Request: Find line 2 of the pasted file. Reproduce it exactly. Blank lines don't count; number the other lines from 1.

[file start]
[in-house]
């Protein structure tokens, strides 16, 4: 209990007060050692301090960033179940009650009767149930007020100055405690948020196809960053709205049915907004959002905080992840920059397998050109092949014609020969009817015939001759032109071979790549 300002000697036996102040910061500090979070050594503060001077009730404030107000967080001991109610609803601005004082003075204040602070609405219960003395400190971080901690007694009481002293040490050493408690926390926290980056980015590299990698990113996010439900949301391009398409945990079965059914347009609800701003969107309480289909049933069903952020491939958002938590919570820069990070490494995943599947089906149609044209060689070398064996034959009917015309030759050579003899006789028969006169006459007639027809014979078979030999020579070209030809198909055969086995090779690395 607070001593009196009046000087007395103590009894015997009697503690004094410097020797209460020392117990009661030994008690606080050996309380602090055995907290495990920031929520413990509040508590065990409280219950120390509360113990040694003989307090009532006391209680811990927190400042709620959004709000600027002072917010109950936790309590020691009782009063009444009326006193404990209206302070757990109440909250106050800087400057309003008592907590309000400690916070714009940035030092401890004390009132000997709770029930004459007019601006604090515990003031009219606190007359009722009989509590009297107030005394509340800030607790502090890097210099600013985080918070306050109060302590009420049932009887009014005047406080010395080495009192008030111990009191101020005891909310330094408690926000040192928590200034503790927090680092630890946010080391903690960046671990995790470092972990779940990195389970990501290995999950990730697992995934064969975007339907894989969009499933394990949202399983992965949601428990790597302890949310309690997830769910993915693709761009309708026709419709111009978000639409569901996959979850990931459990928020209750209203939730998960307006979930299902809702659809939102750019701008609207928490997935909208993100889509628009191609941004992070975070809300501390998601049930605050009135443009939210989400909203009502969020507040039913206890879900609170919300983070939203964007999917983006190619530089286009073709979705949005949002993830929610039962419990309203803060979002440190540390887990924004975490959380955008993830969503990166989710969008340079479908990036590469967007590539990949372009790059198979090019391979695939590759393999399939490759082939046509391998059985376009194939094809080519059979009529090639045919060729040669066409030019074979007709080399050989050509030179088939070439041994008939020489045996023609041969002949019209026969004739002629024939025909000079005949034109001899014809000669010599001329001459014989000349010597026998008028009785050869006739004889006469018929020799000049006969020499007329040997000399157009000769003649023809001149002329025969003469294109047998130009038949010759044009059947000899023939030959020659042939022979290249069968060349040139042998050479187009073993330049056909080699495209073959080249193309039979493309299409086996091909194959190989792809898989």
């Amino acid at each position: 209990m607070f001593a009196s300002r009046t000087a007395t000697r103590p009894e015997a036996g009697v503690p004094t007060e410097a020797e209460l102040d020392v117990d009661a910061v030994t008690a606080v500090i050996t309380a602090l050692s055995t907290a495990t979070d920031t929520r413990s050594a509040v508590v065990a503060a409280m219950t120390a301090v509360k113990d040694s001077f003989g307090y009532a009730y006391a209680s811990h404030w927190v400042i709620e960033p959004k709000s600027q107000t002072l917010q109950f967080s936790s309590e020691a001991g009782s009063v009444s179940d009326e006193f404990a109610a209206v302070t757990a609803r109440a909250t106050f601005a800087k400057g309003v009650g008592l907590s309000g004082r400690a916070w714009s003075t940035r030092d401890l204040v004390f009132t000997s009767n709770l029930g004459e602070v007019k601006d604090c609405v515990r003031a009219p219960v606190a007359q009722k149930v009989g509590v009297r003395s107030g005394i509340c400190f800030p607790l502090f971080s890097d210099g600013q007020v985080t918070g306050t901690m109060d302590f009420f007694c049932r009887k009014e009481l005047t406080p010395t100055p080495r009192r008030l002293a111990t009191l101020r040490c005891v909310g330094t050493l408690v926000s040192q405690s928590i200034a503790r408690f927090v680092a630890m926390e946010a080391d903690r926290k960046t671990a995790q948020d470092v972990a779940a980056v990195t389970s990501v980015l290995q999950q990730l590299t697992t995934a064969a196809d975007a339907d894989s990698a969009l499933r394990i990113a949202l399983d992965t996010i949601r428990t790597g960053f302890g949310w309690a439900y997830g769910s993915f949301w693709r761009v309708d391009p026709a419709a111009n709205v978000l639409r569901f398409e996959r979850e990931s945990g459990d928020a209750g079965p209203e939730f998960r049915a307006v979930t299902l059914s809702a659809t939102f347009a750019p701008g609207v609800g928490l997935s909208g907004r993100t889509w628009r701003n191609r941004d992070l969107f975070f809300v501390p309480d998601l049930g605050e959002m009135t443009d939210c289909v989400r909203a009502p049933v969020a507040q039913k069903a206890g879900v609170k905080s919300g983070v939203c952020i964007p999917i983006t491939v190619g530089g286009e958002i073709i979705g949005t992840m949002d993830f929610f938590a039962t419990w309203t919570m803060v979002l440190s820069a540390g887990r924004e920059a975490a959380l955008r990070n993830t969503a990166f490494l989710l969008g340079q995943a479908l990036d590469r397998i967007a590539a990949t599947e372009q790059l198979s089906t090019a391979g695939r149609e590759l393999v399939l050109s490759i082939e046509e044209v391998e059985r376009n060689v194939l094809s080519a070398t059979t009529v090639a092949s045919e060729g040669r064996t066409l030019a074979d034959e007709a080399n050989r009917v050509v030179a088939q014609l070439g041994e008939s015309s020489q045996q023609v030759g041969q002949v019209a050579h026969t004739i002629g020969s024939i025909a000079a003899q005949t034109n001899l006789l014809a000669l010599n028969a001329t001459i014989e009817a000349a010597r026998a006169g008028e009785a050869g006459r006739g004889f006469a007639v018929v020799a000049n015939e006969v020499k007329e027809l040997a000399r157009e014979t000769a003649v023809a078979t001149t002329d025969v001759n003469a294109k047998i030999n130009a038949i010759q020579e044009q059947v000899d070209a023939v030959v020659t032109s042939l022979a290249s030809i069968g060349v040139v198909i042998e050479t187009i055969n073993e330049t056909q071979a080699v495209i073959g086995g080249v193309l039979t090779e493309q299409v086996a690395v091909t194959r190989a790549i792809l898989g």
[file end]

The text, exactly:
């Protein structure tokens, strides 16, 4: 209990007060050692301090960033179940009650009767149930007020100055405690948020196809960053709205049915907004959002905080992840920059397998050109092949014609020969009817015939001759032109071979790549 300002000697036996102040910061500090979070050594503060001077009730404030107000967080001991109610609803601005004082003075204040602070609405219960003395400190971080901690007694009481002293040490050493408690926390926290980056980015590299990698990113996010439900949301391009398409945990079965059914347009609800701003969107309480289909049933069903952020491939958002938590919570820069990070490494995943599947089906149609044209060689070398064996034959009917015309030759050579003899006789028969006169006459007639027809014979078979030999020579070209030809198909055969086995090779690395 607070001593009196009046000087007395103590009894015997009697503690004094410097020797209460020392117990009661030994008690606080050996309380602090055995907290495990920031929520413990509040508590065990409280219950120390509360113990040694003989307090009532006391209680811990927190400042709620959004709000600027002072917010109950936790309590020691009782009063009444009326006193404990209206302070757990109440909250106050800087400057309003008592907590309000400690916070714009940035030092401890004390009132000997709770029930004459007019601006604090515990003031009219606190007359009722009989509590009297107030005394509340800030607790502090890097210099600013985080918070306050109060302590009420049932009887009014005047406080010395080495009192008030111990009191101020005891909310330094408690926000040192928590200034503790927090680092630890946010080391903690960046671990995790470092972990779940990195389970990501290995999950990730697992995934064969975007339907894989969009499933394990949202399983992965949601428990790597302890949310309690997830769910993915693709761009309708026709419709111009978000639409569901996959979850990931459990928020209750209203939730998960307006979930299902809702659809939102750019701008609207928490997935909208993100889509628009191609941004992070975070809300501390998601049930605050009135443009939210989400909203009502969020507040039913206890879900609170919300983070939203964007999917983006190619530089286009073709979705949005949002993830929610039962419990309203803060979002440190540390887990924004975490959380955008993830969503990166989710969008340079479908990036590469967007590539990949372009790059198979090019391979695939590759393999399939490759082939046509391998059985376009194939094809080519059979009529090639045919060729040669066409030019074979007709080399050989050509030179088939070439041994008939020489045996023609041969002949019209026969004739002629024939025909000079005949034109001899014809000669010599001329001459014989000349010597026998008028009785050869006739004889006469018929020799000049006969020499007329040997000399157009000769003649023809001149002329025969003469294109047998130009038949010759044009059947000899023939030959020659042939022979290249069968060349040139042998050479187009073993330049056909080699495209073959080249193309039979493309299409086996091909194959190989792809898989």